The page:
On the hike back down, we passed many more hikers than on the way up and by the time we reached the parking lot at 10:30, it was now full. Temperatures were quickly rising and the long shadows were disappearing so we completely agree with the early start recommendations.
Heading down the slickrock, the arrow below is pointing to our parking lot destination.
And a look back to the slickrock and where we had just hiked.
Knowing we had to make it to central Colorado by evening, we didn’t have much more time to explore the park. Our main goal was to finish the Delicate Arch trail and visit Double Arch, the filming location for the opening scenes of Indiana Jones and the Last Crusade where young boy scout Indy finds grave robbers taking the Cross of Coronado. Jasper was a huge Indiana Jones fan at this time so we were prepared with a shot of River Phoenix as young Indy in the movie so that we could recreate the scene. Adding his new snake, Hissy, was all Jasper’s idea. Why does it have to be snakes?!
Junior Ranger booklets complete, we returned to the visitor center to watch the movie, finally learning how the arches we’d been seeing all morning were formed, and decided that this was the most geologically interesting park of the trip. The boys took their oath and earned their fifth and final NPS Junior Ranger badges of the trip.
With no food options nearby without backtracking into Moab, we ate our packed lunch in the car before setting out for Colorado. Jeff started this leg in the driver’s seat and, ironically, was behind the wheel when we merged onto I-70 and encountered the highest speed limit of the trip – 80 miles per hour! Of course, Jeff hates interstate driving so I’m almost always behind the wheel during these driving days and he ended up driving the worst of it!
For over four hours, we followed I-70 east, leaving behind the desolate desert landscape of Utah, rejoining the Colorado River that we’d seen earlier at the Grand Canyon and Hoover Dam, and through what is generally considered the most beautiful stretch of highway on the U.S. Interstate system: Glenwood Canyon.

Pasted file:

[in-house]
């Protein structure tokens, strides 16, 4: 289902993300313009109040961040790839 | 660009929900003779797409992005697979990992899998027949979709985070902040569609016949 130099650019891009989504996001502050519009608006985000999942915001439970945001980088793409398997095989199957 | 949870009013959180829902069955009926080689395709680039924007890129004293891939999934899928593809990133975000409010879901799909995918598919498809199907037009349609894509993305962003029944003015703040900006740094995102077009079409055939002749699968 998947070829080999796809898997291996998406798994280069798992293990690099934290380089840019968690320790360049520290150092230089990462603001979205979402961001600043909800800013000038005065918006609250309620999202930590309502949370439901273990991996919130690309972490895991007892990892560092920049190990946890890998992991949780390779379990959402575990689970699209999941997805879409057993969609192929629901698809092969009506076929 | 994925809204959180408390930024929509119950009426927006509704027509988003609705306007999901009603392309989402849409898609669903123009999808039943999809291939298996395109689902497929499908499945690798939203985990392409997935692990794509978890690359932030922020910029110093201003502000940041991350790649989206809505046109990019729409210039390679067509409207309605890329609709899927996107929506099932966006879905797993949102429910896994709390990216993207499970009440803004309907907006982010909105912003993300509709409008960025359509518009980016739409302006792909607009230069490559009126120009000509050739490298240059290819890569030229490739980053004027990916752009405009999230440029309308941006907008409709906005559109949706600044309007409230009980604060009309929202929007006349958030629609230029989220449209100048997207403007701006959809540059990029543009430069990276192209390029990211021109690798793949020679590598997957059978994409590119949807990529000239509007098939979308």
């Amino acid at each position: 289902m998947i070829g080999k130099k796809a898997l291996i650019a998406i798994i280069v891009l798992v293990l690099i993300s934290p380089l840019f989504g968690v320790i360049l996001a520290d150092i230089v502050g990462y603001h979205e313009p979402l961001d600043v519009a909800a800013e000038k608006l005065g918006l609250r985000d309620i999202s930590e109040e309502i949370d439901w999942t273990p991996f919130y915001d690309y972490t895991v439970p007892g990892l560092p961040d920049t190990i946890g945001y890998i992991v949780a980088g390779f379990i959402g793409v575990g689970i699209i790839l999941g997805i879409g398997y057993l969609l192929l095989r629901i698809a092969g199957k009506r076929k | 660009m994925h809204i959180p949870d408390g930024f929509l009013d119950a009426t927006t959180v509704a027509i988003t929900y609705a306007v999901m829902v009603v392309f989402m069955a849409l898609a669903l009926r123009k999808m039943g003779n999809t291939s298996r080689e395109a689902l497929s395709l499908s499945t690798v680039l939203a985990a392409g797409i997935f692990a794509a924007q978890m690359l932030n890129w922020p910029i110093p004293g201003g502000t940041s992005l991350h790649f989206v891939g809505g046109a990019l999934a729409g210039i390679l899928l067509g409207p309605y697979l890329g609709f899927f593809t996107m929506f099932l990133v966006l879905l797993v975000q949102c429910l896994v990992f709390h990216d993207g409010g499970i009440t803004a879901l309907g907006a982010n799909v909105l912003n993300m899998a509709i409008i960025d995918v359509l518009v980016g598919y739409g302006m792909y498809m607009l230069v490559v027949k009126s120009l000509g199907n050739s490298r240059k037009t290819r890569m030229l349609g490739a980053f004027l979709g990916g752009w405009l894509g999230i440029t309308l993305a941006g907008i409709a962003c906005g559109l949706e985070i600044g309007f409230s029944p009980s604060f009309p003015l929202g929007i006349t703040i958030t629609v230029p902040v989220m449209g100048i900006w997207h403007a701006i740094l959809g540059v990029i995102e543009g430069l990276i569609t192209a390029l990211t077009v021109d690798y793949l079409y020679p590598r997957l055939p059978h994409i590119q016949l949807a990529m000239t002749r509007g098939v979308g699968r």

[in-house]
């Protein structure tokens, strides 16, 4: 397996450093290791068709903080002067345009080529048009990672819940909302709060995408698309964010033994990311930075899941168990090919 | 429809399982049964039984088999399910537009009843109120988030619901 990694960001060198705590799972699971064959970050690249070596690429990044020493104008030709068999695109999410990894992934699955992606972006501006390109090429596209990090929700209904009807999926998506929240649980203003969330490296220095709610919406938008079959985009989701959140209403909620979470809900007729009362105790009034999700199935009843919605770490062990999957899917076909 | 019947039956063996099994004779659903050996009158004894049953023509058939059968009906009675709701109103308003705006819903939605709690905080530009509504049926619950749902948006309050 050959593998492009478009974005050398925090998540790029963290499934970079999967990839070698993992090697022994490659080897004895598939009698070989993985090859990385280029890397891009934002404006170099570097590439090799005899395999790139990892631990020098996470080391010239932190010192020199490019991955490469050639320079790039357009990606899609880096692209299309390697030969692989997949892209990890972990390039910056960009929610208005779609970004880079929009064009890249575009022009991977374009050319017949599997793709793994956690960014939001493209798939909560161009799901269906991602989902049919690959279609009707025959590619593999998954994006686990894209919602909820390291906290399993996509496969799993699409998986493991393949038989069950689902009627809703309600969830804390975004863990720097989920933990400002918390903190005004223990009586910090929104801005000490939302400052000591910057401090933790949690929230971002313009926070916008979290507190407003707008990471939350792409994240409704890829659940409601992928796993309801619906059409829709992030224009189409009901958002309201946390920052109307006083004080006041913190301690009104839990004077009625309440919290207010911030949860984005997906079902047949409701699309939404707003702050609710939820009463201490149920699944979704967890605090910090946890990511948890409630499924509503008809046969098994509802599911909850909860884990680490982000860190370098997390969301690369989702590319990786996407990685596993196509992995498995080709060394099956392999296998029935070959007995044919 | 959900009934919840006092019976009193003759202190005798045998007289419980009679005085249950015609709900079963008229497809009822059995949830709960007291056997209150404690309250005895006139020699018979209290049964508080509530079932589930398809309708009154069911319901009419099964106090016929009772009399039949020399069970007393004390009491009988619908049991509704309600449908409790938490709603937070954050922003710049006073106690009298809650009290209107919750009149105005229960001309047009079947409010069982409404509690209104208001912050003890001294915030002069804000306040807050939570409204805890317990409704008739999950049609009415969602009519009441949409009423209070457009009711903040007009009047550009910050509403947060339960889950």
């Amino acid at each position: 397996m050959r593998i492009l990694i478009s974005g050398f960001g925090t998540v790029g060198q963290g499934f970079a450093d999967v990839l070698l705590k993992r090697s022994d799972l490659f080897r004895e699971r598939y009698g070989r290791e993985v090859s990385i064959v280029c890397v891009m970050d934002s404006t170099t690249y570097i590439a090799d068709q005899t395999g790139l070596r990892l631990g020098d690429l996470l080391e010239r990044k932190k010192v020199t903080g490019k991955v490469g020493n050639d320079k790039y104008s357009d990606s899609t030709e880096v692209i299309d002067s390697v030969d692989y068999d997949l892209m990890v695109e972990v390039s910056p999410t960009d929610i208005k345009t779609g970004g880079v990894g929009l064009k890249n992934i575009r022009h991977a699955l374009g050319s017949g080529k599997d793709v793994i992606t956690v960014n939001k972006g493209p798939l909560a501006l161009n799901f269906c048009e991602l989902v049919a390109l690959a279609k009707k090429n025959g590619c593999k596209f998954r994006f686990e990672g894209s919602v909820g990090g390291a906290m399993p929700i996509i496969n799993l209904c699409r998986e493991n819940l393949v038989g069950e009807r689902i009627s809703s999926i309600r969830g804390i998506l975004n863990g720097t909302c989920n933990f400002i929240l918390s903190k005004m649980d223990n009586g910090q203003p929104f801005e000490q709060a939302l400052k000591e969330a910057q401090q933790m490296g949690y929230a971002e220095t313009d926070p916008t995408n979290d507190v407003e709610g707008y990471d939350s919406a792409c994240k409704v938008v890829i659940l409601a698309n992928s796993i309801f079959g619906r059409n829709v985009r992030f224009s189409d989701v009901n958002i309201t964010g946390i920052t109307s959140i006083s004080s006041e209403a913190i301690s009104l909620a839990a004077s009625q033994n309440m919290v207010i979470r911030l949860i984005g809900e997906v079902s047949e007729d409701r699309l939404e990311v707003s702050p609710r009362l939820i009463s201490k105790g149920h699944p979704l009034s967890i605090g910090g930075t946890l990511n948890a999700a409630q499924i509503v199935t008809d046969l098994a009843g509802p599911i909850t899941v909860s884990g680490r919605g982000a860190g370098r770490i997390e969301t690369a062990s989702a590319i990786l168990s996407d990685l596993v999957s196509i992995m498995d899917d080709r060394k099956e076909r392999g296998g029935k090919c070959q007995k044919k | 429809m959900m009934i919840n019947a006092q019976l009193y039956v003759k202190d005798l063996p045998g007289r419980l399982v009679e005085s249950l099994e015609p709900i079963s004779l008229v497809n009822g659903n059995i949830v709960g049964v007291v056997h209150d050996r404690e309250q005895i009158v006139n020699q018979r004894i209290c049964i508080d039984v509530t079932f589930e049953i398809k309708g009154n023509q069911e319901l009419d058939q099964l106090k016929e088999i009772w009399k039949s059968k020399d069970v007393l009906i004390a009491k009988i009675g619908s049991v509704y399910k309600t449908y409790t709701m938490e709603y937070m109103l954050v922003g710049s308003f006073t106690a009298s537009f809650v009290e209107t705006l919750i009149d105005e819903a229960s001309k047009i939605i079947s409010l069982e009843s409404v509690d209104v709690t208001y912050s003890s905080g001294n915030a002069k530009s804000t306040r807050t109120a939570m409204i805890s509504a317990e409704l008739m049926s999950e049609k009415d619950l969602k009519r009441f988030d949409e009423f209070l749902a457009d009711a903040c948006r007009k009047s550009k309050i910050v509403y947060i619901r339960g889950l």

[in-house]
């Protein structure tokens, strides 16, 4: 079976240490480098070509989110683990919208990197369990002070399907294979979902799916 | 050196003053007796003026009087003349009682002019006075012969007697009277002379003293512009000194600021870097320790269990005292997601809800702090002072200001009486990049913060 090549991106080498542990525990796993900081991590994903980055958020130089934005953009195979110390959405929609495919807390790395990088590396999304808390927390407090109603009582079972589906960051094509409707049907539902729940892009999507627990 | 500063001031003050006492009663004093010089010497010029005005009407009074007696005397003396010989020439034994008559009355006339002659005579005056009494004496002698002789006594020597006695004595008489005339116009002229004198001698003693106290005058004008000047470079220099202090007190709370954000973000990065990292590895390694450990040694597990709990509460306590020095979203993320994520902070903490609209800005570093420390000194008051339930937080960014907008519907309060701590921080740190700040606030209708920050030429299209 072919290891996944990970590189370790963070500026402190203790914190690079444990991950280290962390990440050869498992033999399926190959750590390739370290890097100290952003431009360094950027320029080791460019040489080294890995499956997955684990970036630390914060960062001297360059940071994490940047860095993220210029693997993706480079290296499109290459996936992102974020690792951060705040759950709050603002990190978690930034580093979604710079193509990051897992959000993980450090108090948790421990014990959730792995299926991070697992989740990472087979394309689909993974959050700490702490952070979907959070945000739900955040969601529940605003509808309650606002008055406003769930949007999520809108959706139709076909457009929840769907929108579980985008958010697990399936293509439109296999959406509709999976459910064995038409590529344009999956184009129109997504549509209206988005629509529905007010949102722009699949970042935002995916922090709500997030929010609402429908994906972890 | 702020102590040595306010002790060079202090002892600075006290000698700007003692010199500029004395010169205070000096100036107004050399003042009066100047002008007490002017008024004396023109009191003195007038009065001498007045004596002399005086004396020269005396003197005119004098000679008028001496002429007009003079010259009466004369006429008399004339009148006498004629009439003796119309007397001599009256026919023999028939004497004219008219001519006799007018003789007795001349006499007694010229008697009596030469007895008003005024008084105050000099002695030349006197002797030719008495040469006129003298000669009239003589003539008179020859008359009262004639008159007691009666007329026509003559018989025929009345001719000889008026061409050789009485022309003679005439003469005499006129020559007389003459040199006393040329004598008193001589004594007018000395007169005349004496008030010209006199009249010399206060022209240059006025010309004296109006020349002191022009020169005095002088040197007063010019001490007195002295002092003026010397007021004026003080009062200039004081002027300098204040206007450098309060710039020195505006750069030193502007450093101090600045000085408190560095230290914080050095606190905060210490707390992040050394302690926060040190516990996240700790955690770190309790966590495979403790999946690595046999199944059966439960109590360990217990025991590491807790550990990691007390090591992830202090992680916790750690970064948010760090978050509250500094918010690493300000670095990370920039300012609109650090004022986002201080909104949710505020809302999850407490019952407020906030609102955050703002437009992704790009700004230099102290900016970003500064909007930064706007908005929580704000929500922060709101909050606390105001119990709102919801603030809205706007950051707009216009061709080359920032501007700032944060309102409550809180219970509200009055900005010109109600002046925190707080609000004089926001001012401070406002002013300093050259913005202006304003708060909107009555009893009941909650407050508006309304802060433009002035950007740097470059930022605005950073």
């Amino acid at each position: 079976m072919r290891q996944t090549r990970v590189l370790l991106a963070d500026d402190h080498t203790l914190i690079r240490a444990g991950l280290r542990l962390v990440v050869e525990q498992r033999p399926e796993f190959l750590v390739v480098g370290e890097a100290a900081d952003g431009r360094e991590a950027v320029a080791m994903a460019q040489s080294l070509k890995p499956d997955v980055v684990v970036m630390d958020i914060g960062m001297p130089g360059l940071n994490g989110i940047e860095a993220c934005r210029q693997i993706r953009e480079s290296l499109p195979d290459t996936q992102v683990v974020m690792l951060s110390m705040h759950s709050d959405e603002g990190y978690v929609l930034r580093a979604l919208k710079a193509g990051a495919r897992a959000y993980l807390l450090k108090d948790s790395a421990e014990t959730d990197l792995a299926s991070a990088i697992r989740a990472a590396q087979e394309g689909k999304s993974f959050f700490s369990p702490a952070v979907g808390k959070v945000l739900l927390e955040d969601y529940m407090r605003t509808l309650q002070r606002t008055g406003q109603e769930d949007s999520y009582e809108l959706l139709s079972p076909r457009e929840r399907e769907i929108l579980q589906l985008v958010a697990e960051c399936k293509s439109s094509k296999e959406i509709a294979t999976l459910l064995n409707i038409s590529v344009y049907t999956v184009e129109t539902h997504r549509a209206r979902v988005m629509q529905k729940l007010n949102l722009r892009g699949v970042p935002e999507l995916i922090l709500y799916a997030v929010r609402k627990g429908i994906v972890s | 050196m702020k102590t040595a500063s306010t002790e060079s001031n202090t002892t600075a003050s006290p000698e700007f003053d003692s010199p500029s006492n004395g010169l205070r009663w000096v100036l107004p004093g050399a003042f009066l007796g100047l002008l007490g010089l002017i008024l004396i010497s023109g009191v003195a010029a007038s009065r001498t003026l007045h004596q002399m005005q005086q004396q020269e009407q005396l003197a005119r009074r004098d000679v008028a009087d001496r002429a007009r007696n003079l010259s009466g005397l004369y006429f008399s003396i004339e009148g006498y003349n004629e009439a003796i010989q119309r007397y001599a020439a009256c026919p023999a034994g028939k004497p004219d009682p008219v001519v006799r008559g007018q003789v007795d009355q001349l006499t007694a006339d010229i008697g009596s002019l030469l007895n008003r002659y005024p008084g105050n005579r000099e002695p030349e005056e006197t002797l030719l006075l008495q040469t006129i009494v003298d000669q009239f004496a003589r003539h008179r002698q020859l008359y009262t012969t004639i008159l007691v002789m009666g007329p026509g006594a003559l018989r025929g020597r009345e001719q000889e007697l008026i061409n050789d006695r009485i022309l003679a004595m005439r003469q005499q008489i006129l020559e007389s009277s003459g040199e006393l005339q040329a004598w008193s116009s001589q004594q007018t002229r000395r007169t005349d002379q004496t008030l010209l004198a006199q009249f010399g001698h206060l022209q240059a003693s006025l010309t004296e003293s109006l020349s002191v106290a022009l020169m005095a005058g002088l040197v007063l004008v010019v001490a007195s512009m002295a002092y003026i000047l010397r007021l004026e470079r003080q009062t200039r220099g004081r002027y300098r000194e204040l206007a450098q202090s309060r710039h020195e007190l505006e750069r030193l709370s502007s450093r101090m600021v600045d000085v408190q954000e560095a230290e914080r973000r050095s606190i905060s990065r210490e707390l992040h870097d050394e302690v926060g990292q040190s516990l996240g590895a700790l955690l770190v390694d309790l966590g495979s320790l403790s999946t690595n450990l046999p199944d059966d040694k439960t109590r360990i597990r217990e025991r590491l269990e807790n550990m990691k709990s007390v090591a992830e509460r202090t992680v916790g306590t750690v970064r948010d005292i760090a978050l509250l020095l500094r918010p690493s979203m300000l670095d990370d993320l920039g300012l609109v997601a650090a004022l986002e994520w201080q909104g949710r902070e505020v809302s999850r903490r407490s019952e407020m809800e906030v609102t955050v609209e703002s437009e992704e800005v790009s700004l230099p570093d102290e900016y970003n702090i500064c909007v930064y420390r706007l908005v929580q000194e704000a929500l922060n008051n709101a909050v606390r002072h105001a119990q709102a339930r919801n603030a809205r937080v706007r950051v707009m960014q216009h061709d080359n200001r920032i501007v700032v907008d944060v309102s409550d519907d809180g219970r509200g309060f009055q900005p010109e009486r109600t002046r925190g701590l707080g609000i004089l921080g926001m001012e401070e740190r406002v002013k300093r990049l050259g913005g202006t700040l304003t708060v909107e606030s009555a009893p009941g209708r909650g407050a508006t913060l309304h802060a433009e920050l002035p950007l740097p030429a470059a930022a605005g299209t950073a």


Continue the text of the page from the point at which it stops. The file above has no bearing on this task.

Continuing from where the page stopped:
I-70 snaked beside the river, hugging the canyon walls, so close in many places that the two sections of road overlapped each other. We agreed that this was some of the most beautiful scenery we had seen from our car windows on an interstate highway. Simply breathtaking!
State #11. They’re running out of fingers!
We passed by Aspen and up through the snowy mountains of Vail, saying “goodbye” to the rocky canyon and finally returning to green fields and evergreens that we had not seen for days while in red rock country. Near our destination of Dillon, we stopped at a Whole Foods to stock up on food for the remainder of the trip and to eat dinner.
The snow-covered slopes of Vail.
After checking into our hotel, we visited the playground across the street. Even the playgrounds in Colorado are amazing! We’ve never been to a playground with a more spectacular view, right on still-frozen (in May!) Lake Dillon with snow-capped peaks in distance. Of course, we’ve never been to another playground at an elevation of over 9,000 feet, either! The boys played until the sun went down in 48-degree temperatures, a stark difference from the 80+ noon time temperatures we left back in Utah!